How to engrave & sandblast glass

Updated July 14, 2018

Engraving and sandblasting glass are two glassworking techniques that allow artisans to create a frosted or carved look on glass surfaces. These are techniques often used on window and door panes, decorative art glass, glass beads, glass tiles and glass trophies and plaques. Methods for engraving and sandblasting glass are as varied as the art projects themselves. Small-scale tabletop sandblasters and hand-held engraving tools or acid baths are used for small projects, while industrial-sized blasting cabinets and pneumatic engraving tools are used for larger projects. The overall technique and approach, however, remains the same regardless of the project's scale.

Carefully clean the glass to be sandblasted to ensure there is no dust or dirt on the surface, and apply choice of etch-resistant material firmly to the glass surface, if desired. Etch-resistant material is a self-adhesive plastic, rubber or resin pattern or decal applied to the surface of glass that will protect the base glass from the etching media.

Secure the glass inside the blasting cabinet. If the project is large-scale, use a blasting cabinet that has adjustable stands and securing mechanisms for holding the glass firmly in place during the blasting process. If you are sandblasting a small object using a small, tabletop blasting cabinet, it is easiest to hold the glass in your hand while wearing heavy duty industrial strength rubber gloves.

Put on your protective eye wear and dust mask or respirator and load your sandblasting media into the media hopper portion of your sandblasting cabinet. A variety of sandblasting media is available, ranging from fine black sand to walnut shells. The media you select will be based on the thickness of the glass you are using and the depth of sandblasting you are trying to achieve.

Attach an air compressor to your sandblasting cabinet and turn it on. The strength of compression will be determined by the depth of blasting you are trying to achieve and the thickness of glass you are using. The information that comes with your blasting medium will provide direction on strength of air compression needed to achieve desired results.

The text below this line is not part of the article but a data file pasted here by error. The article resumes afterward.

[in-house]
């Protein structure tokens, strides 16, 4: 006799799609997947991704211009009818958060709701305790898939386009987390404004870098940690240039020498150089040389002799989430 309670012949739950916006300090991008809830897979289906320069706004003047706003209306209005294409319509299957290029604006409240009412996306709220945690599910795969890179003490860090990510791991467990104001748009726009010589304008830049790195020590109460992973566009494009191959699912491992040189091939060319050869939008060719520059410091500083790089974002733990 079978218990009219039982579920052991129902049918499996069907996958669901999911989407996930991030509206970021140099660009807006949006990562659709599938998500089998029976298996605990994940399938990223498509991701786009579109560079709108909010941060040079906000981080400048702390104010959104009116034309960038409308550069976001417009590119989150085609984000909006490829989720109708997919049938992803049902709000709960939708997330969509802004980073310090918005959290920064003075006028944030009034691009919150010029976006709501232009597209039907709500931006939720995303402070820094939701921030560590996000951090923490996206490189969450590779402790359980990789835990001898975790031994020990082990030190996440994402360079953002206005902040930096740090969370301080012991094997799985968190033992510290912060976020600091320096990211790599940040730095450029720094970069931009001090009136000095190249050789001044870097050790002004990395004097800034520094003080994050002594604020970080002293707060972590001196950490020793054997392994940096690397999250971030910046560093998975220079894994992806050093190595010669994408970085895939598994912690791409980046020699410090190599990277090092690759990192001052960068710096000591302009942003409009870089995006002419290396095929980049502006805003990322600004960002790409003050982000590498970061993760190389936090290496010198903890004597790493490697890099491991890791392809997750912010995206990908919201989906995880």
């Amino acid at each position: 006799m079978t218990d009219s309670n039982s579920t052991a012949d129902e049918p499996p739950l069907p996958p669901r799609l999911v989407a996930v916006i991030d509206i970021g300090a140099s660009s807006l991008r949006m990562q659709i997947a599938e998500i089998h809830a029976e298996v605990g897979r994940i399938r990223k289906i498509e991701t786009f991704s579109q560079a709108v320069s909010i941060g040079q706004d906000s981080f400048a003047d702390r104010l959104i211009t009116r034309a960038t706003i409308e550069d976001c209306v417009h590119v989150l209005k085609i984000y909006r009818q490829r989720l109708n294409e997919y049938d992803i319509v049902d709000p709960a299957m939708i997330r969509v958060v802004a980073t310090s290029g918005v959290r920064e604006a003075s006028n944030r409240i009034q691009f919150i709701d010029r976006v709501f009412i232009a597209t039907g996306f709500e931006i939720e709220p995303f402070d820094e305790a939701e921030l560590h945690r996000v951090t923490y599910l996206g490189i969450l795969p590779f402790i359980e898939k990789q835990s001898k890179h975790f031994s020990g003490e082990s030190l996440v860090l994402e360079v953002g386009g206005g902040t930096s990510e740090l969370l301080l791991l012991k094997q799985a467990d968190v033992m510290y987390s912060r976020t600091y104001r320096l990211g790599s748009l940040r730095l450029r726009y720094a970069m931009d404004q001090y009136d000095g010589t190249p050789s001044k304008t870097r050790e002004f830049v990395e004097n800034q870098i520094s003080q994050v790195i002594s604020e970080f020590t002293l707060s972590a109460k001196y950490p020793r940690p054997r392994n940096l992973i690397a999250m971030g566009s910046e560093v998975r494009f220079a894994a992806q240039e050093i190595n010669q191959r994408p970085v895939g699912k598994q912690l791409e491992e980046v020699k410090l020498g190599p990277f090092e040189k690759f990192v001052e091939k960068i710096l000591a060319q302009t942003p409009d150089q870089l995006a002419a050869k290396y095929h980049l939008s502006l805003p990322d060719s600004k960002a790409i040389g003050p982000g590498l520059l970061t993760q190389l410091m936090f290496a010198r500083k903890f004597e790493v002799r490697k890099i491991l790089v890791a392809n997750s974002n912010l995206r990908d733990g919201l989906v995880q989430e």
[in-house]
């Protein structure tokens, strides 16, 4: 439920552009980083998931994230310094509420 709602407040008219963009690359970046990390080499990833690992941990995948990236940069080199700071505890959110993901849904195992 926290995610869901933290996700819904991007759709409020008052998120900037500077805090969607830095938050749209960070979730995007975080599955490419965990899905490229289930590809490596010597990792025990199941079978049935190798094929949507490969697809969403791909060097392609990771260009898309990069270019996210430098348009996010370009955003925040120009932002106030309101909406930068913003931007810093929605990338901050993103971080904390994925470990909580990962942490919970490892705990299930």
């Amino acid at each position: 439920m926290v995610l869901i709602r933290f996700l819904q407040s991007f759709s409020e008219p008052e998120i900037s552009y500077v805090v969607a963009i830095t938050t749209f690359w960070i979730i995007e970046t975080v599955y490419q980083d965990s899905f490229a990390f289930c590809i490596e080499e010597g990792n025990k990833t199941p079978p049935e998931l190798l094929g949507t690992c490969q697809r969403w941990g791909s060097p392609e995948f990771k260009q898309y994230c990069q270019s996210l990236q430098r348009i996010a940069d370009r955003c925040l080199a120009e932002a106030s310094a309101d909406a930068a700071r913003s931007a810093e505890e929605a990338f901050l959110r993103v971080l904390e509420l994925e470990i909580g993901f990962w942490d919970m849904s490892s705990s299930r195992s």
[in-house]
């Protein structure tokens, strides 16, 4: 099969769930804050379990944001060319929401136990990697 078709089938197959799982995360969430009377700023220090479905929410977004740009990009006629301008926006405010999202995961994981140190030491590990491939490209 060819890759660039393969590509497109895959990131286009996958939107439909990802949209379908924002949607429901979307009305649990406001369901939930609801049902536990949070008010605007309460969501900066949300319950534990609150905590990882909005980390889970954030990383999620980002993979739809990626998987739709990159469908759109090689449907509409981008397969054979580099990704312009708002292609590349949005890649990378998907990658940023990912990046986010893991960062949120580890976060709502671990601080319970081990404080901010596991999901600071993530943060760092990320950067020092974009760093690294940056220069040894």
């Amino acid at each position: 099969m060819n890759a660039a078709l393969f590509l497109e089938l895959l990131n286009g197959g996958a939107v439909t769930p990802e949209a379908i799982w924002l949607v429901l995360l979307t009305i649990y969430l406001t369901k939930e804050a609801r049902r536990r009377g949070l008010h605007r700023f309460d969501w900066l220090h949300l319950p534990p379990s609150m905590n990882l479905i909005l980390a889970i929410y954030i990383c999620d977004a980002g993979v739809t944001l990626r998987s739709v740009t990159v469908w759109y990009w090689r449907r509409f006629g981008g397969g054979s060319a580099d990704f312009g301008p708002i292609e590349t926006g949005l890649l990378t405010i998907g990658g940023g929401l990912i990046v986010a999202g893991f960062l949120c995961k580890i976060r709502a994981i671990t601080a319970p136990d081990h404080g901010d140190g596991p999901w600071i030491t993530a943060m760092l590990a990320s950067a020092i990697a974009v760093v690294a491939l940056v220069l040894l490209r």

If you are working with a large sandblasting cabinet, place your hands in the attached glove compartments of the cabinet and grasp the blasting hose and pen. In slow, even spray strokes, apply the blasting material to your glass, working from the upper left corner and moving from side to side. If you are using a tabletop sandblasting cabinet, the process will be the same, only the glass object will be held in your gloved hand during the blasting process.

When you have completely sandblasted your glass piece, turn off your air compressor and insert a shop vac to suck up all blasting media and return it to the hopper. When the dust is settled, gently pull a small section of blast resist material away from the glass surface to gauge the depth of the sandblasting. If the blast is not deep enough, replace the resist and repeat the sandblasting process until desired effect is achieved.

Remove all resist. Clean glass with a commercial glass cleaner and allow to air dry.

Carefully clean the glass to be engraved to ensure there is no dust or dirt on the surface. If you are using a stencil or pattern, secure it to the surface of the glass. If you are engraving freehand, steady your wrist in a comfortable position over your glass piece and don your face mask and protective eye wear.

Select an appropriate engraving tip for your engraving pen. The thinner the tip, the finer the engraving.

In smooth and continuous strokes, engrave your glass by drawing or writing freehand, or by following your pattern outline. Lift the engraving pen at the end of each stoke.

Dust your engraved piece with a clean, dry paintbrush to remove glass particles. Examine the work to see if any portion needs heavier engraving and perform any necessary touch-up strokes. Once project is complete, clean glass object with a commercial glass cleaner and allow it to air dry.


Large-scale computer-aided etching can also be achieved through use of industrial-level engraving machines. Additionally, commercial acid etching products can help you create an etched look and feel without investing in heavy or expensive equipment.


Glass particles and sandblasting medium are often very fine and can easily get into your eyes and lungs. Be sure to wear protective eye wear and a dust mask or respirator when sandblasting and engraving glass.

Things You'll Need

  • Sandblasting cabinet
  • Sandblasting media
  • Air compressor
  • Engraving pen or pneumatic engraving tool
  • Protective eye wear
  • Heavy rubber gloves
  • Respirator or dust mask
  • Fine tip paintbrush
Cite this Article A tool to create a citation to reference this article Cite this Article

About the Author

Lisa McQuerrey has been a business writer since 1987. In 1994, she launched a full-service marketing and communications firm. McQuerrey's work has garnered awards from the U.S. Small Business Administration, the International Association of Business Communicators and the Associated Press. She is also the author of several nonfiction trade publications, and, in 2012, had her first young-adult novel published by Glass Page Books.